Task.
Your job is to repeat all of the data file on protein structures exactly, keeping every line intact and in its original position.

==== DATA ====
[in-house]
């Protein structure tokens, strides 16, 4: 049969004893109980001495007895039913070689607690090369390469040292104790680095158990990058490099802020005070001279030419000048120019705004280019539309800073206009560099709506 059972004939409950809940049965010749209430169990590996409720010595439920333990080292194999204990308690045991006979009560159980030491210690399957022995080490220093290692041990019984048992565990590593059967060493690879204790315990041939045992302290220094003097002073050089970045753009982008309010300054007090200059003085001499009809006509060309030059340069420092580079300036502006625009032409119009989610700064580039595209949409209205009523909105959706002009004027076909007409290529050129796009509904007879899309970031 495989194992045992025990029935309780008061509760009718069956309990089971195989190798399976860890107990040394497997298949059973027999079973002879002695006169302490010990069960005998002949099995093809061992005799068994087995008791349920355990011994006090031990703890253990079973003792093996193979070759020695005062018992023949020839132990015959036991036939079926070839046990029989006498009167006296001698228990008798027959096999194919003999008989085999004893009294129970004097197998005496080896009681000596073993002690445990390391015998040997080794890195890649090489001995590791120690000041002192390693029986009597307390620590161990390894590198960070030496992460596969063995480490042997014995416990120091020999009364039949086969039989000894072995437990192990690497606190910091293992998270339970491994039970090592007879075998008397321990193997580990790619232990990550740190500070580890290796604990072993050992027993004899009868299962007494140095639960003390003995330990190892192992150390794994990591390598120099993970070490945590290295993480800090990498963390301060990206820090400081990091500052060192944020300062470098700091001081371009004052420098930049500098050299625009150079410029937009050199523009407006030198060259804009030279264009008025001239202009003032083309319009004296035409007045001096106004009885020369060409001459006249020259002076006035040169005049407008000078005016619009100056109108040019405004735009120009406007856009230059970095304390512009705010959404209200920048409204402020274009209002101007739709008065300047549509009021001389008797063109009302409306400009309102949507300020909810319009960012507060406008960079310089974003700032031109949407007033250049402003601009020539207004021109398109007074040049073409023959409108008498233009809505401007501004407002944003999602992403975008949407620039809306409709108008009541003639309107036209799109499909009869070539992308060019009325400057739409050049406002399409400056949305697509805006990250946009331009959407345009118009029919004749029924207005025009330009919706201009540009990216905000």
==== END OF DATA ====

[in-house]
């Protein structure tokens, strides 16, 4: 049969004893109980001495007895039913070689607690090369390469040292104790680095158990990058490099802020005070001279030419000048120019705004280019539309800073206009560099709506 059972004939409950809940049965010749209430169990590996409720010595439920333990080292194999204990308690045991006979009560159980030491210690399957022995080490220093290692041990019984048992565990590593059967060493690879204790315990041939045992302290220094003097002073050089970045753009982008309010300054007090200059003085001499009809006509060309030059340069420092580079300036502006625009032409119009989610700064580039595209949409209205009523909105959706002009004027076909007409290529050129796009509904007879899309970031 495989194992045992025990029935309780008061509760009718069956309990089971195989190798399976860890107990040394497997298949059973027999079973002879002695006169302490010990069960005998002949099995093809061992005799068994087995008791349920355990011994006090031990703890253990079973003792093996193979070759020695005062018992023949020839132990015959036991036939079926070839046990029989006498009167006296001698228990008798027959096999194919003999008989085999004893009294129970004097197998005496080896009681000596073993002690445990390391015998040997080794890195890649090489001995590791120690000041002192390693029986009597307390620590161990390894590198960070030496992460596969063995480490042997014995416990120091020999009364039949086969039989000894072995437990192990690497606190910091293992998270339970491994039970090592007879075998008397321990193997580990790619232990990550740190500070580890290796604990072993050992027993004899009868299962007494140095639960003390003995330990190892192992150390794994990591390598120099993970070490945590290295993480800090990498963390301060990206820090400081990091500052060192944020300062470098700091001081371009004052420098930049500098050299625009150079410029937009050199523009407006030198060259804009030279264009008025001239202009003032083309319009004296035409007045001096106004009885020369060409001459006249020259002076006035040169005049407008000078005016619009100056109108040019405004735009120009406007856009230059970095304390512009705010959404209200920048409204402020274009209002101007739709008065300047549509009021001389008797063109009302409306400009309102949507300020909810319009960012507060406008960079310089974003700032031109949407007033250049402003601009020539207004021109398109007074040049073409023959409108008498233009809505401007501004407002944003999602992403975008949407620039809306409709108008009541003639309107036209799109499909009869070539992308060019009325400057739409050049406002399409400056949305697509805006990250946009331009959407345009118009029919004749029924207005025009330009919706201009540009990216905000």